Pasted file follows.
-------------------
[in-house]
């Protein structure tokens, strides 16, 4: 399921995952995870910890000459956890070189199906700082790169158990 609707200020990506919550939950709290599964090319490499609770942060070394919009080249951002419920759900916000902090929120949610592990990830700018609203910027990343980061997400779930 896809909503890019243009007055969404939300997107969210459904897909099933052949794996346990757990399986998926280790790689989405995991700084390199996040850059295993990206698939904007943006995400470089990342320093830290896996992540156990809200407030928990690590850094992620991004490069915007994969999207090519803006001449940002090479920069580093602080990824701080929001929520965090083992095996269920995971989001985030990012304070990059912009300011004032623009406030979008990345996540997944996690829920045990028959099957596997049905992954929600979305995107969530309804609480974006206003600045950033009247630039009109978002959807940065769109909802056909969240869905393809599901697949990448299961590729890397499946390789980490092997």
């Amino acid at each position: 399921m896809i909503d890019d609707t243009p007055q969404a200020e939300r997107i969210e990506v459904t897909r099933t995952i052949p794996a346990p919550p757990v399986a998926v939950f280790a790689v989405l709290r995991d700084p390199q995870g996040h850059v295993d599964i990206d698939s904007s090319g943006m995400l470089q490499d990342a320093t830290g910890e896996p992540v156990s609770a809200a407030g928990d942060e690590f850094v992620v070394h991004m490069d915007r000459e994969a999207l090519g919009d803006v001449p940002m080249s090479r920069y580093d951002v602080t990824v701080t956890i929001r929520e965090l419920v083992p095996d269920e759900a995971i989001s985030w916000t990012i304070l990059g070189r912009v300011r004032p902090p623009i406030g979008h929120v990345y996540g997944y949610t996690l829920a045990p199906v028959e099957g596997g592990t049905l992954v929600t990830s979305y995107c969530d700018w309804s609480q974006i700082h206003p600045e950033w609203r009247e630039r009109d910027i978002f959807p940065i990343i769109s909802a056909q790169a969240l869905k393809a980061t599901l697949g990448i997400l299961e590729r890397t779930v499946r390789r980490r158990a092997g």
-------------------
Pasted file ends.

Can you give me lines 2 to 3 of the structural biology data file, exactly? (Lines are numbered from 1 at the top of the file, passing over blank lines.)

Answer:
């Protein structure tokens, strides 16, 4: 399921995952995870910890000459956890070189199906700082790169158990 609707200020990506919550939950709290599964090319490499609770942060070394919009080249951002419920759900916000902090929120949610592990990830700018609203910027990343980061997400779930 896809909503890019243009007055969404939300997107969210459904897909099933052949794996346990757990399986998926280790790689989405995991700084390199996040850059295993990206698939904007943006995400470089990342320093830290896996992540156990809200407030928990690590850094992620991004490069915007994969999207090519803006001449940002090479920069580093602080990824701080929001929520965090083992095996269920995971989001985030990012304070990059912009300011004032623009406030979008990345996540997944996690829920045990028959099957596997049905992954929600979305995107969530309804609480974006206003600045950033009247630039009109978002959807940065769109909802056909969240869905393809599901697949990448299961590729890397499946390789980490092997």
């Amino acid at each position: 399921m896809i909503d890019d609707t243009p007055q969404a200020e939300r997107i969210e990506v459904t897909r099933t995952i052949p794996a346990p919550p757990v399986a998926v939950f280790a790689v989405l709290r995991d700084p390199q995870g996040h850059v295993d599964i990206d698939s904007s090319g943006m995400l470089q490499d990342a320093t830290g910890e896996p992540v156990s609770a809200a407030g928990d942060e690590f850094v992620v070394h991004m490069d915007r000459e994969a999207l090519g919009d803006v001449p940002m080249s090479r920069y580093d951002v602080t990824v701080t956890i929001r929520e965090l419920v083992p095996d269920e759900a995971i989001s985030w916000t990012i304070l990059g070189r912009v300011r004032p902090p623009i406030g979008h929120v990345y996540g997944y949610t996690l829920a045990p199906v028959e099957g596997g592990t049905l992954v929600t990830s979305y995107c969530d700018w309804s609480q974006i700082h206003p600045e950033w609203r009247e630039r009109d910027i978002f959807p940065i990343i769109s909802a056909q790169a969240l869905k393809a980061t599901l697949g990448i997400l299961e590729r890397t779930v499946r390789r980490r158990a092997g």